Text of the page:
My name is Spencer Salazar. I am a doctoral student at Stanford CCRMA, lead developer for ChucK, and occasional software engineer. This is my blog, in which I share tidbits of ChucK programming and general thoughts on digital aesthetics.


March 05, 2013

The flanger effect has been coming up a decent bit at CCRMA the past few weeks. I helped one student implement a flanger in ChucK, and a recent exercise in Music 420 had us all implementing one in C++. They’re super simple, basically just a delay line and no feedback in the basic version. The result ranges from pleasantly affected (as heard in music of The Beatles, general 1960s psychedelia, and the recent psych-pop revival) to over-the-top, with the classically trite “airplane landing” sound as the height of such excesses.

In DSP parlance, this effect is realized by a feed-forward comb filter with a time-varying delay. The comb filter creates a series of cancellations at a succession of frequencies, and varying the delay smoothly sweeps where these cancellations fall. To implement this in ChucK, first we set up our synthesis patch.

SndBuf buffy => Gain direct => dac;
buffy => Delay d => dac;

me.sourceDir() + "/geetar.wav" =>;
1::second => d.max;

Our soundfile buffy is sent down a direct path and a delayed path, which are then mixed back together at the output dac. (We could use adc instead of the SndBuf if we wanted to use live input, such as a microphone or guitar.) We load into the sound buffer geetar.wav, my go-to soundfile for testing out pop-music effects; you can download it here. The last line of this snippet sets the maximum possible delay we intend to use, allowing Delay to make some internal optimizations.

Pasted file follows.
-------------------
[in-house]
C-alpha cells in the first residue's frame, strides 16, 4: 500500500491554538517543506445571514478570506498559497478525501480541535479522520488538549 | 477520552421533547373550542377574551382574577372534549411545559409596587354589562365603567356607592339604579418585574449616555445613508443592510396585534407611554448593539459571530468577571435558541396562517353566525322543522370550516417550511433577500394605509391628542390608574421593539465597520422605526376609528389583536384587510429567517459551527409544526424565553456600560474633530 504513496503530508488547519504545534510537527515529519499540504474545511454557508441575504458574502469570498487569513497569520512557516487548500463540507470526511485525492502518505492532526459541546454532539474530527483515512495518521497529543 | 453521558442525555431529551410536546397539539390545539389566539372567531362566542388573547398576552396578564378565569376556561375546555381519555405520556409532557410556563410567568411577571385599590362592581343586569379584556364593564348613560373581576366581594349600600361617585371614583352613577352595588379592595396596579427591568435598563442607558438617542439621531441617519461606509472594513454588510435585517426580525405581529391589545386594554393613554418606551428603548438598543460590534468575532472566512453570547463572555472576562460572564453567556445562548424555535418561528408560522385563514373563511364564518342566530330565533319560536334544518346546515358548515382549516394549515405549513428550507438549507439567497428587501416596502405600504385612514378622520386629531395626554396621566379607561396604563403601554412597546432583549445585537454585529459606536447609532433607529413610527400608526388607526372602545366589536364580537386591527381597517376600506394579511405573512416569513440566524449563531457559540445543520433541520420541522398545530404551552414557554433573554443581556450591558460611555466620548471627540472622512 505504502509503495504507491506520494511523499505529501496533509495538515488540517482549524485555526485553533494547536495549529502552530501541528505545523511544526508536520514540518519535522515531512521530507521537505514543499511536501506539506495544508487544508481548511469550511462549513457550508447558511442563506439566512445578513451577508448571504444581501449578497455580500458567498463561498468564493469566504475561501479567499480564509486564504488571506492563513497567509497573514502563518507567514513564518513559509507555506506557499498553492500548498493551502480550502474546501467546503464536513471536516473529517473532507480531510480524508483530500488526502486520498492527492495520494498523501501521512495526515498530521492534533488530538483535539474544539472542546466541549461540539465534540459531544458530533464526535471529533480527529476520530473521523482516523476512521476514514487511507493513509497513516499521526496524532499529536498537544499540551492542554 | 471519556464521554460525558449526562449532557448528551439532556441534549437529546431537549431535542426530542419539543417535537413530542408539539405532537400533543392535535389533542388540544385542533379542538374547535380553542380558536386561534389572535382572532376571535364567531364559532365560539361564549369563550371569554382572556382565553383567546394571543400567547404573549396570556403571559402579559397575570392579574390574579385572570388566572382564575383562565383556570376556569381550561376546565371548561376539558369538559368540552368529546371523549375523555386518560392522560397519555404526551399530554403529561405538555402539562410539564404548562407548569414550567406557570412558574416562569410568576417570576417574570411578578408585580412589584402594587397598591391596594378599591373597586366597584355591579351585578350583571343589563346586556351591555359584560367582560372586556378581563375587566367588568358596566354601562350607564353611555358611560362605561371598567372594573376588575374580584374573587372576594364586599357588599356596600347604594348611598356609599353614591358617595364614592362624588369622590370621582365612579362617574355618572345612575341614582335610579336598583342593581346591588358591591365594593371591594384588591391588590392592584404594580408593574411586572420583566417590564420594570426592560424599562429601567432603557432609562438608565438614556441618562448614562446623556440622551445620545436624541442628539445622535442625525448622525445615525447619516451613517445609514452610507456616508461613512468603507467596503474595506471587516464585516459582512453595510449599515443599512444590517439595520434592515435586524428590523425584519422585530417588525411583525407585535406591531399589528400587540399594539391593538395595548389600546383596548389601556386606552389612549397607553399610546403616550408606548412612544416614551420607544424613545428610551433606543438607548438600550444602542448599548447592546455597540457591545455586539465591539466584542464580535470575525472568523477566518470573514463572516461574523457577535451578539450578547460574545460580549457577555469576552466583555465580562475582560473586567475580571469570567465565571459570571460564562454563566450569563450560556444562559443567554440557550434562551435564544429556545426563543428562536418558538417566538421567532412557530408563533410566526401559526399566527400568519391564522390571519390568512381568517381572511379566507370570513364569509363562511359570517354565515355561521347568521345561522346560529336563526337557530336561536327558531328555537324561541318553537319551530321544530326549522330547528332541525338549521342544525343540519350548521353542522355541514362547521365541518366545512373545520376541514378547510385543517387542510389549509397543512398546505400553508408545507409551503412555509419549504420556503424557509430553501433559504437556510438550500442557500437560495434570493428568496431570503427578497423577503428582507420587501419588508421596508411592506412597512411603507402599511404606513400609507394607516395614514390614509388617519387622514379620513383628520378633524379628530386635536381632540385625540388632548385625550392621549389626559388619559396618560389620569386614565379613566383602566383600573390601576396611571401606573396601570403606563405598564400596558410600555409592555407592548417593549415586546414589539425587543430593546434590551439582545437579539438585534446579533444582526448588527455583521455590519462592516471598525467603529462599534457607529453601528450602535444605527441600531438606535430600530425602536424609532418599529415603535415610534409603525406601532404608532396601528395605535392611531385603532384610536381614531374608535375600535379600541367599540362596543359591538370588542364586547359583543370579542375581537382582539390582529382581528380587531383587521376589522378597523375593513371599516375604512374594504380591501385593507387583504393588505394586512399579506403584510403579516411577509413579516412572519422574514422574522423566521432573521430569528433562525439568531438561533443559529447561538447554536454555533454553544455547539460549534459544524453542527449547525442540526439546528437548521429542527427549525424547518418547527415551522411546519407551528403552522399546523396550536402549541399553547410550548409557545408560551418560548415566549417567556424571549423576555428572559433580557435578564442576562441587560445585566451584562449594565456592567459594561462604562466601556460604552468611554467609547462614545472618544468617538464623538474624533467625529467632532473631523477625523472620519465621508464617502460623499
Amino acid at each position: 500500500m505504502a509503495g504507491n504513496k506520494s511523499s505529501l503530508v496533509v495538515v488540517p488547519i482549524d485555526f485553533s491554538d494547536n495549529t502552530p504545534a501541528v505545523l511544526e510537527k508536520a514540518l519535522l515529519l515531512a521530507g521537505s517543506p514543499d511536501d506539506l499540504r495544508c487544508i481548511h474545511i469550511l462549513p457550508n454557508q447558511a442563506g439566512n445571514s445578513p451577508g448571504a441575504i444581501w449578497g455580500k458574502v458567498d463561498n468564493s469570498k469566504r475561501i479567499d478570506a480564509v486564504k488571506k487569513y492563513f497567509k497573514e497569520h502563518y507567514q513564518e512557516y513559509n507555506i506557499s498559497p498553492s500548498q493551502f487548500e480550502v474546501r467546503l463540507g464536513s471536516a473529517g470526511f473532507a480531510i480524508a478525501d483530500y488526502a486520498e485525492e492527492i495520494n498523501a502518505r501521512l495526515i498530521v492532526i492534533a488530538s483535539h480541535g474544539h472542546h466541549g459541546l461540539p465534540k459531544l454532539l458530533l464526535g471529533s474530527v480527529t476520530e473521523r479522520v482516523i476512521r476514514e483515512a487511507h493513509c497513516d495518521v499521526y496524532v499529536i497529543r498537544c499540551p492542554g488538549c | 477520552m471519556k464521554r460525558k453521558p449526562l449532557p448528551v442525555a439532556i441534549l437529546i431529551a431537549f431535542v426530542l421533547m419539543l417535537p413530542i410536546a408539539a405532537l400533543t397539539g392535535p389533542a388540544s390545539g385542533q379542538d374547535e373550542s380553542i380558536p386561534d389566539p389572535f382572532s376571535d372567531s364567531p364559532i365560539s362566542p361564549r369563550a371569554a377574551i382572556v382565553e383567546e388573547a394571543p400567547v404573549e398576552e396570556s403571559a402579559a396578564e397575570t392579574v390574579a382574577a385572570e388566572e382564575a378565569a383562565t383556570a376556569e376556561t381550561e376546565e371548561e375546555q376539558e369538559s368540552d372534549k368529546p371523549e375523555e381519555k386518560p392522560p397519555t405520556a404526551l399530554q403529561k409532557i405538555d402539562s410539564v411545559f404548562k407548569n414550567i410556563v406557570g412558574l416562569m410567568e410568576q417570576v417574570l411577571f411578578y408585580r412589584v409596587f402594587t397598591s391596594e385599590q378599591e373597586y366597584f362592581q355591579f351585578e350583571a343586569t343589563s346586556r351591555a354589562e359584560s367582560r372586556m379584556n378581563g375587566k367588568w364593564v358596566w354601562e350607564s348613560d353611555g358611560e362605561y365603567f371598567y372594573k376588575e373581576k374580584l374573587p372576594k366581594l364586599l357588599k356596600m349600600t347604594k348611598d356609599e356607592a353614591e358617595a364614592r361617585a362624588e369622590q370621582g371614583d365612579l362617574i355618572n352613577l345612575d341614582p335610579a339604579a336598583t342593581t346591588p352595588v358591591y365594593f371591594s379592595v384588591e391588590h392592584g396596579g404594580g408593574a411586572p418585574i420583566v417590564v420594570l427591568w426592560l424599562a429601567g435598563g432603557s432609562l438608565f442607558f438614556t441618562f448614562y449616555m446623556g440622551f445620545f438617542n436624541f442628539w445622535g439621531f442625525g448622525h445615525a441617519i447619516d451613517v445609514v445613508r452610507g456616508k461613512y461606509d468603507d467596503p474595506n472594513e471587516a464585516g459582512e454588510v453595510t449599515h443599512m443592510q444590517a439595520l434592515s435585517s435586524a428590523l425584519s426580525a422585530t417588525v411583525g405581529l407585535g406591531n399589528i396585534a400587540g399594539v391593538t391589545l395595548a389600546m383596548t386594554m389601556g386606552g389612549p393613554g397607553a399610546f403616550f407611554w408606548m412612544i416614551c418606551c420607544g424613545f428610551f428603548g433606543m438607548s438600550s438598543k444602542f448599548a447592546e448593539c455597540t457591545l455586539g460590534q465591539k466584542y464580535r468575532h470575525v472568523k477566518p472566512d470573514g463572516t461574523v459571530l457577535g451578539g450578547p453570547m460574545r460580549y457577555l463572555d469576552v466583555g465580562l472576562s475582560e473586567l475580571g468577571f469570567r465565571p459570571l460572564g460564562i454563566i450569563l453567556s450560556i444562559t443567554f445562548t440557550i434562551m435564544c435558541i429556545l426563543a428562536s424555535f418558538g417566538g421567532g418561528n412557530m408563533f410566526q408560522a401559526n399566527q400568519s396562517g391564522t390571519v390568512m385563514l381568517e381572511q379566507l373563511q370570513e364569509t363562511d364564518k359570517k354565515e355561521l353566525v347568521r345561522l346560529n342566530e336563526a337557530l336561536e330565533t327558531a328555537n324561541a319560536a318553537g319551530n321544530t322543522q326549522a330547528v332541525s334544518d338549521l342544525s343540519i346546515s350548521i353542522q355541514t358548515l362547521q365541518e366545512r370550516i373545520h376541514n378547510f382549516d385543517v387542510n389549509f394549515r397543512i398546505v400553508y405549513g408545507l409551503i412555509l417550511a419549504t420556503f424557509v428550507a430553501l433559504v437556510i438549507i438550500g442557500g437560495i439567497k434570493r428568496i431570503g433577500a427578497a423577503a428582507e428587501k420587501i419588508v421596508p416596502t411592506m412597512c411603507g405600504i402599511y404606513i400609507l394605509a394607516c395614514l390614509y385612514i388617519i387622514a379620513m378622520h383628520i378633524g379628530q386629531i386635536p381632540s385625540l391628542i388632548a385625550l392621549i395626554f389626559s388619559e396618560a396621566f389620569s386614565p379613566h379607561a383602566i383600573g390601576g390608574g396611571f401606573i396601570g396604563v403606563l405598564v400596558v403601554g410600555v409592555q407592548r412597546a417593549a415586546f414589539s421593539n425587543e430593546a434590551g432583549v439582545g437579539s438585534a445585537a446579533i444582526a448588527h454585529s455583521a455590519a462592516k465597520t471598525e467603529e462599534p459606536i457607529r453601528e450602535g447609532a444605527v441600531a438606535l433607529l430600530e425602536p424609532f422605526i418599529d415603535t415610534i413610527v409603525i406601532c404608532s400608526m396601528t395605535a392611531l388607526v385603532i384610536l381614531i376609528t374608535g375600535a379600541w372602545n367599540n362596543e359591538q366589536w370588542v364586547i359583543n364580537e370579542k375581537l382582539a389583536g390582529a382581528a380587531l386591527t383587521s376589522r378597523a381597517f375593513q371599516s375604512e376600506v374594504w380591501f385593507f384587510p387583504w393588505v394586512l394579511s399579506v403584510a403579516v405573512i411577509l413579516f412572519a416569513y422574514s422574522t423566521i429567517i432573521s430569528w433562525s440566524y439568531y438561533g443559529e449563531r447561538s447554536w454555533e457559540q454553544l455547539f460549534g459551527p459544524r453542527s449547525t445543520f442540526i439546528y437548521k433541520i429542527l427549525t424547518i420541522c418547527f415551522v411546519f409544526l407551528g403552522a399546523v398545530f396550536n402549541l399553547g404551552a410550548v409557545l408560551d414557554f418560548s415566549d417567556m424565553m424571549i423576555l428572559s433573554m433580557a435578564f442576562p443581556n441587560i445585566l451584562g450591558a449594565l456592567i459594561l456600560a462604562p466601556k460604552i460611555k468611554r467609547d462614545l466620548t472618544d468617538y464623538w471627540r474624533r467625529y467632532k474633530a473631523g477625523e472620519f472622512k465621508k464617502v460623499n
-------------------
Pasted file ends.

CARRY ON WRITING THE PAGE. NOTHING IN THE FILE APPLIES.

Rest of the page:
Next we create the control signal (aka low-frequency oscillator, or LFO), in this case just a sine wave. We will use the value of this to dynamically modulate the delay component of the flanger.

SinOsc flangerLfo => blackhole;
0.5 => flangerLfo.freq;

Chucking it to blackhole allows the oscillator to be processed by ChucK’s VM, but unlike chucking to dac we won’t actually hear it. This is good, because we want the oscillator to continually generate values, but we want to use these values to control something (the flanger delay) instead of produce actual sound.

Finally, lets set up our infinite loop.

2::ms => dur base;
1::ms => dur mod;
    base + flangerLfo.last()*mod => delayed.delay;
    1::ms => now;

Based on the last value of the sine LFO, we modulate the delay between base + mod and base - mod milliseconds (as flangerLfo.last() produces values between -1 and 1). We update the value every 1 millisecond, which is faster than usual (usually 5-20 ms is ok), but appears to be necessary for a smooth modulation.


Commercial flangers of this variety will typically have two parameters, depth and rate. In our patch, rate is controlled by the frequency of flangerLfo. Anything above 2 starts to sound off to my ears, and above 8 or so its pretty much not a flanger any more.

Depth is controlled by the money line in our while loop: base + flangerLfo.last()*mod. You can increase mod to anything up to and including base; the closer it is to base the greater the effect of the flanging. You can also increase or decrease base to change the character of the flange; between 1 and 5 milliseconds produces good results in my opinion, while 10+ milliseconds sounds pretty whack.

Code and Files